It's something I'd like to do more often: that's what Godard said about the film that he made in 3D (Goodbye to Language, Ed.). He was asked why he was making the film in stereoscopy and he replied that because nobody was making 3D films any more, there were no codes and we were free. I really feel like I'm in a situation where what I want to do is go to those place, to get the feeling of working in virgin territory, where you're completely free.
Even when I'm working with artists, art history is such a minefield, you can't step out of line. The slightest colour, the slightest gesture is a reference...
EB: Any other upcoming projects?
NB: Philippe Parreno and I are trying to do something for Arles with the LUMA Foundation, which looks very promising. It'll be shown from June onwards and during the photography festival.
Though one shouldn't count one's chickens, I think it's going to be very special and very interesting.
And there's an opera on the cards, from the idea of having an orchestra (the Ensemble Intercontemporain) interact with (US science-fiction writer) Ted Chiang as librettist and David Peterson, who creates languages for science-fiction films, but also with Brian Eno, and Marko Nikodijevic who is a great Serbian composer...
I've just finished three days' recording with violinist Warren Ellis, who works with Nick Cave, and who does fantastic film scores, in particular The Assassination of Jesse James by the Coward Robert Ford.
And soon I'm doing a concert with the Radio France Orchestra; I'll be playing lots of weird instruments and creating sounds... It's Robert Louis Stevenson's Treasure Island...
Oh yes: I'll probably be off to Mexico to work with Alejandro González Iñárritu, but nothing's signed yet...
EB: You're a workaholic. You never stop!
NB: That's kind of my problem. It becomes addictive. I love what I do... I do get tired, sure, I even picked up a chronic illness from overwork. But doing these kinds of projects was my childhood dream so now that I've got it... I won't let go.
EB: You've been nominated for an OSCAR for Darius Marder's film Sound of Metal, and you already won the BAFTA for best sound.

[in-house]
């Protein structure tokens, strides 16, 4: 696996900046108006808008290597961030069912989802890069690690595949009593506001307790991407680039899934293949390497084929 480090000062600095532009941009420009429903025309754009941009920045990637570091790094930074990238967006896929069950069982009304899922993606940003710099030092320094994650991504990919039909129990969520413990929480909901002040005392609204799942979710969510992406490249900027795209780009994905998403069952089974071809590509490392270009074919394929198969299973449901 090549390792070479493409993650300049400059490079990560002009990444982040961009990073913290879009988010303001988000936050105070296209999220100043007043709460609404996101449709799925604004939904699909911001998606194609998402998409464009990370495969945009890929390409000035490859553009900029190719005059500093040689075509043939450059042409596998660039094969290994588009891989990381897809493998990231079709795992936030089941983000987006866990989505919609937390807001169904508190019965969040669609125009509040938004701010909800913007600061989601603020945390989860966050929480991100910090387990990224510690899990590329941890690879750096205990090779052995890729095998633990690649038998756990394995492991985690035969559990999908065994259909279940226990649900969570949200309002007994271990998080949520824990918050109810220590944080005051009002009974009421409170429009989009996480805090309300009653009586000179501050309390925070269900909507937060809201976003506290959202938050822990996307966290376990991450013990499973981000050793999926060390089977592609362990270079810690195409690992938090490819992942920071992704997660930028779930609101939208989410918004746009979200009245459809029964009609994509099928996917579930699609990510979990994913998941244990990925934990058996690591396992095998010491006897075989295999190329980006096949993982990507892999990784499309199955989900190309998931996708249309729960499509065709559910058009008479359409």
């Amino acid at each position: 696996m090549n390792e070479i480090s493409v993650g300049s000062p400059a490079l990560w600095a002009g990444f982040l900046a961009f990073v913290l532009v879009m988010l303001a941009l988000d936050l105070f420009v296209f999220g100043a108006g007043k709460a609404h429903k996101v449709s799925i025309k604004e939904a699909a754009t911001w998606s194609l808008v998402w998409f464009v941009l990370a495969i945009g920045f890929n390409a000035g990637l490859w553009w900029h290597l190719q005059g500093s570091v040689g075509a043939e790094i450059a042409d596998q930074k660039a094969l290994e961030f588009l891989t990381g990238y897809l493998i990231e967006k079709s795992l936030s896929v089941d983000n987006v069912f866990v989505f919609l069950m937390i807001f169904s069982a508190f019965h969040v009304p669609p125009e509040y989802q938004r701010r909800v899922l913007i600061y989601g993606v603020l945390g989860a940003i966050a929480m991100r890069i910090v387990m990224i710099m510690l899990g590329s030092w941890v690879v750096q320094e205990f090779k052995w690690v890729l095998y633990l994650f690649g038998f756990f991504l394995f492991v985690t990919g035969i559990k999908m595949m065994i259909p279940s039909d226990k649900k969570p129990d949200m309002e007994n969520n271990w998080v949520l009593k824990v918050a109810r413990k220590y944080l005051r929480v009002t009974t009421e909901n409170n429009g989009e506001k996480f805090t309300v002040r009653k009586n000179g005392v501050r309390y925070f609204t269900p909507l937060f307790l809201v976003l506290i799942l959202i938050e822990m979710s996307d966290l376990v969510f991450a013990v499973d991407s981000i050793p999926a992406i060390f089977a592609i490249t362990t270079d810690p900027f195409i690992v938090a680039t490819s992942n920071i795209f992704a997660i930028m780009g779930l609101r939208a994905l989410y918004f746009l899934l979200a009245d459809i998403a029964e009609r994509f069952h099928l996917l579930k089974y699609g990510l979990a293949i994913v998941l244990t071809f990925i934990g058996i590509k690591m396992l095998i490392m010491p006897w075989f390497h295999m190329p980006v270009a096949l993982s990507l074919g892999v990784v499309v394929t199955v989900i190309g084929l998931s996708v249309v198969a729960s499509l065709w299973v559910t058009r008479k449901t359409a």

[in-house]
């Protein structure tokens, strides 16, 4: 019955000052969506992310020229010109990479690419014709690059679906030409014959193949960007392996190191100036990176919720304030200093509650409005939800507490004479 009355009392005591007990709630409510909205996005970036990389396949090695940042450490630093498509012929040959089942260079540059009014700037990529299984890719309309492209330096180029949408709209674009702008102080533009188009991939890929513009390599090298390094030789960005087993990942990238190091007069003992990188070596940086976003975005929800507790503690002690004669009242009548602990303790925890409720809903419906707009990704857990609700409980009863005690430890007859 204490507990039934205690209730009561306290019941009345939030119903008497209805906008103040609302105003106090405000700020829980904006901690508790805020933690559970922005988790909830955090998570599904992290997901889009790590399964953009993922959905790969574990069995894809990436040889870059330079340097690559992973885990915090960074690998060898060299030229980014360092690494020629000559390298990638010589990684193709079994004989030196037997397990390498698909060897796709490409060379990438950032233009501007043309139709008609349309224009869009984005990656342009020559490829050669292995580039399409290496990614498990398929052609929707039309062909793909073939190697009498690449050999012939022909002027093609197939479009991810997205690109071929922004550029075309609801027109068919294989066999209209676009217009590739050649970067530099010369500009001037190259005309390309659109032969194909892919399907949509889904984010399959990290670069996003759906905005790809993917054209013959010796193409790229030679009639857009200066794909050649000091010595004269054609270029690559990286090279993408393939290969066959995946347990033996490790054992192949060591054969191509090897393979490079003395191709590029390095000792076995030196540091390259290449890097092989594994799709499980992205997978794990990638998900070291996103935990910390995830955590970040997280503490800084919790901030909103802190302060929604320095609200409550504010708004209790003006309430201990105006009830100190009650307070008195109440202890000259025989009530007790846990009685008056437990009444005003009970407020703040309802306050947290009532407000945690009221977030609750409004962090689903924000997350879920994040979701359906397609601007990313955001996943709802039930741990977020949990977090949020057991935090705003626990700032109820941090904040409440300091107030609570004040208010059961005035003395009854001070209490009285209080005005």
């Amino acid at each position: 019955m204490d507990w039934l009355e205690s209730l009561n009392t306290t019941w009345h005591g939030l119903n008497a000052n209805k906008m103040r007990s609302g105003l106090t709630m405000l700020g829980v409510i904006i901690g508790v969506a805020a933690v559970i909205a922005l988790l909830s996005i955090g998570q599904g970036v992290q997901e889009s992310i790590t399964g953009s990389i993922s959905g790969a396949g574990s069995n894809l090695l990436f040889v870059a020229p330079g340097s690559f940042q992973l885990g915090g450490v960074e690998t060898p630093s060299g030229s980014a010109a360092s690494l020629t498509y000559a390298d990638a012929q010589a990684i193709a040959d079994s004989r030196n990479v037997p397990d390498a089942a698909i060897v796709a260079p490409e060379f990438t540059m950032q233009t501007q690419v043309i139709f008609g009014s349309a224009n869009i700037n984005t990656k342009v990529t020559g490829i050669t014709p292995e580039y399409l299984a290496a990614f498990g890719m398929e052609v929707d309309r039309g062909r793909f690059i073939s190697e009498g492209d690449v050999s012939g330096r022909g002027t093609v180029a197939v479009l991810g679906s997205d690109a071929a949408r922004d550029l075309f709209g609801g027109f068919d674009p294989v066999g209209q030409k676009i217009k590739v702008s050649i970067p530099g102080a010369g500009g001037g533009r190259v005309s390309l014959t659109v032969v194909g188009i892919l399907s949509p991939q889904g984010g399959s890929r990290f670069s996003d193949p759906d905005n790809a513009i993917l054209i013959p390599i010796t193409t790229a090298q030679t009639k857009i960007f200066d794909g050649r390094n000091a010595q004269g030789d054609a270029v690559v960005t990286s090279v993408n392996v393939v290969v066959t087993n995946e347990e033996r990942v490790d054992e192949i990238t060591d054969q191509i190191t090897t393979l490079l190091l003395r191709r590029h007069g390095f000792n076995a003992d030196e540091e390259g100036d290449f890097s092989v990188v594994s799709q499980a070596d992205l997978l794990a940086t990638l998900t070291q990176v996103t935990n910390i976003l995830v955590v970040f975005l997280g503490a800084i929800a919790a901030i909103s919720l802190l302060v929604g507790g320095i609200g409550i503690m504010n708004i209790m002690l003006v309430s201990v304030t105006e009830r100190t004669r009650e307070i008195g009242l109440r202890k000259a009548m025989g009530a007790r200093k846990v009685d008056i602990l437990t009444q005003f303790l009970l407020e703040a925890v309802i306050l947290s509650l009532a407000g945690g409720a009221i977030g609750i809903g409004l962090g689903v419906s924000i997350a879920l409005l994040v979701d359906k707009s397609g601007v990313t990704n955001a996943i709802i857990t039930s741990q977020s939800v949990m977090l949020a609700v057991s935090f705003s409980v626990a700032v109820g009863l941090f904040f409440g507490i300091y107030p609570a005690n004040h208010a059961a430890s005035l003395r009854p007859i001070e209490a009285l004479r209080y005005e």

NB: Yes, it's a fascinating film about a musician who goes deaf, and it was really interesting to work with the head cameraman to find a common language on "points of view" both visual and sound. We worked very, very closely with the director of photography, and we managed to create organic feelings pretty close to reality so that when viewers are locked into the movie, they're caught off guard.
A little like in Cassavetes films when there's so much energy that you feel there's more life in his films than in real life!
I think this film creates that kind of moment of turmoil. The director is a total eccentric who grew up in a Gurdjieff community. It's the first American movie I've supervised, then there's the Oscars and the Bafta stuff that falls on me... But with covid, it's not "face-to-face", so it's all a bit weird. In fact the film covers this too – isolation – and that's why it's appreciated right now, because it talks about resilience.
But it's a bit like it's not really happening to me. I'm not going to Los Angeles. I get tweets congratulating me but there's no party. One week before anyone wins, I record a thank-you message with my son... It's really weird and not very festive.
EB: We promise we'll raise a glass to celebrate your Oscar!
NB: Thank you! This interview was a lot of fun. Have a nice evening!
Interview conducted in Paris on April, 13th 2021
Translated from French by Mark Goodwin
Photo credit : Emmanuel Bacquet